Karen: When I read the blurb for this book I was so excited. While I love Jo Chambers historical romances , I have recently discovered a weakness for spy/ undercover suspense. Carolyn Crane’s (Annika Martins alter ego) series The Associates I also adored .

However I’ve had a hard time recently with romances and very specifically with m/m romance so I was  a bit trepidatious when starting to read this, however I was hooked from the first page !

Fra: Me too Karen! I have recently grown so weary of the formulaic and over commercialised nature of m/m romance that I also was a bit apprehensive to pick up a book in this genre. And yet Jo Chambers is one of my favourite authors and I trust her with content, writing and her choice of co author. I was most certainly not disappointed: I positively loved this book.

Karen:  I really appreciated how the authors made a distinct difference between the voices of Will and Kit, one of my frustrations is when the tone of a book becomes homogenised US speak with no real feeling of place, and I was so pleased that this didn’t happen here. From the beginning Will and Kit were distinct and different.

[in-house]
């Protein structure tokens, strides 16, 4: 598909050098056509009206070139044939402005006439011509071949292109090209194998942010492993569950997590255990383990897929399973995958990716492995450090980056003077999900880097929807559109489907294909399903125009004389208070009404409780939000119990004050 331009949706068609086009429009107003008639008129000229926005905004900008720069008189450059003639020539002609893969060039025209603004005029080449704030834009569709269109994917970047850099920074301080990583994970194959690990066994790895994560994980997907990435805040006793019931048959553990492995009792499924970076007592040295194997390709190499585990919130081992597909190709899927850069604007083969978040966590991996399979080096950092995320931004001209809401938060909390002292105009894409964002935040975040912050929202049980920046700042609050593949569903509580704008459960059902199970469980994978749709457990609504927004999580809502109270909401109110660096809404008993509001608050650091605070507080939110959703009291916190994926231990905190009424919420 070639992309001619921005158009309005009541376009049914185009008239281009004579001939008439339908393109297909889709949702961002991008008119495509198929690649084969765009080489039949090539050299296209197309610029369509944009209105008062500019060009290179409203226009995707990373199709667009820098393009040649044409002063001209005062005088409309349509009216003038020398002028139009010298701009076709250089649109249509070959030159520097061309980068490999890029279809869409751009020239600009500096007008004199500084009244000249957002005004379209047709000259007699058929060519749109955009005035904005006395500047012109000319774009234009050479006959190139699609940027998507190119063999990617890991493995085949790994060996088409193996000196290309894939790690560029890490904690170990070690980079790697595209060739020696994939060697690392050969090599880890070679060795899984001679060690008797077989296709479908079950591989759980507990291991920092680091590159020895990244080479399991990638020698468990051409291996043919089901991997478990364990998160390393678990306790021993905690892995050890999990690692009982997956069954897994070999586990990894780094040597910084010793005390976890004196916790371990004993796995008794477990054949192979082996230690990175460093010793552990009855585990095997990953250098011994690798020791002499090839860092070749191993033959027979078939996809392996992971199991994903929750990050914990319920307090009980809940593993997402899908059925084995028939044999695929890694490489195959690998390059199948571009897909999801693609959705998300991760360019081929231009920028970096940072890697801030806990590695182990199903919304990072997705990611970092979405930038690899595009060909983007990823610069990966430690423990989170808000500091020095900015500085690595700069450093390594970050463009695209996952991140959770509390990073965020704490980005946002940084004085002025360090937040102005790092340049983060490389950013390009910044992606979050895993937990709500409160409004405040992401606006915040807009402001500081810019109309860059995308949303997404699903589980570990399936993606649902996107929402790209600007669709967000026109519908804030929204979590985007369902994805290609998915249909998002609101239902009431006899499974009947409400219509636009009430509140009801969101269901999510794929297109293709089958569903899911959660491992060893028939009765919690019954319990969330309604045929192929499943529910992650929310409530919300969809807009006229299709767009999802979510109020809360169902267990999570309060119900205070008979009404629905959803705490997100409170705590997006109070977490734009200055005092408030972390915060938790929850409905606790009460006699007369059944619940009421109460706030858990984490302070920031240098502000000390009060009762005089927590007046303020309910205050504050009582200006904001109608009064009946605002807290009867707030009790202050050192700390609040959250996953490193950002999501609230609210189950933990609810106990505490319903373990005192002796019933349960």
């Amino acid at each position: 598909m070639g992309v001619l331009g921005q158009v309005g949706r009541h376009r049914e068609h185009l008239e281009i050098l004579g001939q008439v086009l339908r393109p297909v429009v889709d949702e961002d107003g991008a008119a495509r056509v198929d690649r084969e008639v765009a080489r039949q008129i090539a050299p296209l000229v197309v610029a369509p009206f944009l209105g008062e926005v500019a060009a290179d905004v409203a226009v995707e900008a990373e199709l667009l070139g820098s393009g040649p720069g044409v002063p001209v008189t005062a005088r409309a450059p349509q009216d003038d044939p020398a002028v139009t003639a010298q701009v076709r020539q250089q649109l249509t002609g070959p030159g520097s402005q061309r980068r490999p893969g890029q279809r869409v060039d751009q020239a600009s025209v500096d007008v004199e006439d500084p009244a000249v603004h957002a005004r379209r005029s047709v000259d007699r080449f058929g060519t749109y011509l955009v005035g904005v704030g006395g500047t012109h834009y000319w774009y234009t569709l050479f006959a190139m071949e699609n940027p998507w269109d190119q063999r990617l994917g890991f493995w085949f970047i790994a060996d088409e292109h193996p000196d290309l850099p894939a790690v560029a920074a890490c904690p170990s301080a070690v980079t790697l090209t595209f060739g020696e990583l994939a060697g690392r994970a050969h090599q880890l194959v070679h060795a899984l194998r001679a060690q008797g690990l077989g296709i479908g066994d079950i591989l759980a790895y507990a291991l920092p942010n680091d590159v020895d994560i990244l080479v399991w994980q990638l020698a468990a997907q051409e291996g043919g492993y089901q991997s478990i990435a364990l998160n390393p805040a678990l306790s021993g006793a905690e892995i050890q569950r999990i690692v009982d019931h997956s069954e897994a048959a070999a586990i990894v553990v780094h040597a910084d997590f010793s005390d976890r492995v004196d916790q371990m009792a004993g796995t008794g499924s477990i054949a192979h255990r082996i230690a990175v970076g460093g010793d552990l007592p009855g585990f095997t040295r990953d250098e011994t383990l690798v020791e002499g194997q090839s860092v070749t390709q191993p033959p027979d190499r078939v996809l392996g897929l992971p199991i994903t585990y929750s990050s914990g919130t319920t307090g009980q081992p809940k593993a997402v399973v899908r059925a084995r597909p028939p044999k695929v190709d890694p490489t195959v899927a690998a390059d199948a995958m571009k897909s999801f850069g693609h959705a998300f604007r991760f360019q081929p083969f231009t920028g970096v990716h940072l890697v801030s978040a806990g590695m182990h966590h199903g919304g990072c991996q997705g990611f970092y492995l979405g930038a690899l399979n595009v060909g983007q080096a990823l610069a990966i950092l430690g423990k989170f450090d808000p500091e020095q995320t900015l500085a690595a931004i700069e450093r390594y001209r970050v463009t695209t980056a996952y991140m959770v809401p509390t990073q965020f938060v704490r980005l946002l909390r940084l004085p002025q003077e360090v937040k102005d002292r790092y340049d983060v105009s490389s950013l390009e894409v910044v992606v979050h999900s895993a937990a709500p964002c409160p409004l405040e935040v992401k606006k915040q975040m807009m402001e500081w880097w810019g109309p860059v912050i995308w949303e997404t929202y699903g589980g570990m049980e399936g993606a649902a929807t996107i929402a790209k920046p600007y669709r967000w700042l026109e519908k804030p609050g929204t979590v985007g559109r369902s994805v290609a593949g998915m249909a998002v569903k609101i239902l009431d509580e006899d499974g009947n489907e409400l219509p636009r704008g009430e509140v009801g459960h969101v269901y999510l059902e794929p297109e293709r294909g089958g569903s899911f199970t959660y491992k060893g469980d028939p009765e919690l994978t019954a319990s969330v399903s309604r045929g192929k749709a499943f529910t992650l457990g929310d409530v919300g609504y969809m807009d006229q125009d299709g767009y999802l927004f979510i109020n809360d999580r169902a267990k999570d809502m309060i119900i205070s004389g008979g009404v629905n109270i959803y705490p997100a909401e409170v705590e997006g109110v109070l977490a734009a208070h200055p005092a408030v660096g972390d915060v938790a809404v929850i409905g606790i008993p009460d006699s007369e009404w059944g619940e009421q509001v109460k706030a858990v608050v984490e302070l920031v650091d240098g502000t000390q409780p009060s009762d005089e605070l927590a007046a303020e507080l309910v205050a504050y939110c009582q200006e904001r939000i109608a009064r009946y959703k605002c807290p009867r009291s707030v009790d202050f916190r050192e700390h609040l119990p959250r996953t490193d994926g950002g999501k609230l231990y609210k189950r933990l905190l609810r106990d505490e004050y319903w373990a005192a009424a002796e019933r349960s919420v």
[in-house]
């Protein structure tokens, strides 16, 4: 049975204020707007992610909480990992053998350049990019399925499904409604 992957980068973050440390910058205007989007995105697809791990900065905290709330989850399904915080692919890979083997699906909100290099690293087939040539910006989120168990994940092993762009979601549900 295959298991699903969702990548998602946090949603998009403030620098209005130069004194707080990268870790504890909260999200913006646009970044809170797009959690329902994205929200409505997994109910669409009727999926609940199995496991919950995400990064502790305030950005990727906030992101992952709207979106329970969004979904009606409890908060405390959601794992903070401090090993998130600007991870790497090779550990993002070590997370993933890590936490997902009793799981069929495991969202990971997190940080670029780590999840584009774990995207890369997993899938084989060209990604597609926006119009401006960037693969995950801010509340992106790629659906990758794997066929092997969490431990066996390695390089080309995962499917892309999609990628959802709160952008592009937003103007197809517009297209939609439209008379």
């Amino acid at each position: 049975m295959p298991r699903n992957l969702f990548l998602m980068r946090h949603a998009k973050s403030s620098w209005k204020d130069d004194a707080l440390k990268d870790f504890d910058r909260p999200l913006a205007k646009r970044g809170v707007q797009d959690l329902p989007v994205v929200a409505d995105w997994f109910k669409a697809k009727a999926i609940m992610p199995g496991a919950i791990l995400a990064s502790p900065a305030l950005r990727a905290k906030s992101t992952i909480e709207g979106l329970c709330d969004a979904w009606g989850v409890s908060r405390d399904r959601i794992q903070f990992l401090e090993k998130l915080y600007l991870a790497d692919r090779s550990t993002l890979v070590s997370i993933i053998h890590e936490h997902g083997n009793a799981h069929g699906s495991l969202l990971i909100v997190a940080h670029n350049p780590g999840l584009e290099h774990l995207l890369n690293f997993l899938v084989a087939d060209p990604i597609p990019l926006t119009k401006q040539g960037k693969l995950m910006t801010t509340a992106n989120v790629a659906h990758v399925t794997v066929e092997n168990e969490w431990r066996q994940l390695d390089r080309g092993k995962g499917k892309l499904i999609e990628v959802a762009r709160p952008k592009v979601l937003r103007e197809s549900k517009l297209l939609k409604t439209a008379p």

Fra: Oh Yes! Absolutely – Will and Kit retain their cultural differences and both act distinctively according to these. I really appreciated that not only such distinction felt completely authentic it was also very cleverly underlined by the correct use of spelling for the UK/US divide. I admire this: in a genre where language is sanitised and localised to “bland U.S” setting in pursue of the largest audience, Chambers and Martin held their peace and used the cultural differences between the two protagonists to underlying their characters’ journey. And it was so well done.

Karen:  WillKit has a wonderful pace to it, I recently admitted that of late I had skimmed several books, because they were so predictable; not so here. The authors kept me on the edge almost all the time.  The balance between the suspense, romance and excitement is very well managed,  and while not massively complicated it’s not so simple either. I read this in one sitting

Fra: I found the book surprising, suspenseful, enjoyable to no end. The excellent writing sustains a tight plot. The characters move smoothly along the storyline while growing and moving closer at every turn. The pace, as you say Karen, was near perfect – the push and pull of the enemy to lover trope easily falling into pace with the story and the character development.

Karen: WillKit also uses time, and distance apart very well, the time between the encounters allows each man to explore their feelings and grow, combined with this is some actual communication between them. From the beginning it’s clear that Will needs to relinquish control at times, and this is demonstrated sexually initially, and then verbally. There is no dreaded misunderstanding either, which I think is the thing I dislike the most about the romance formula.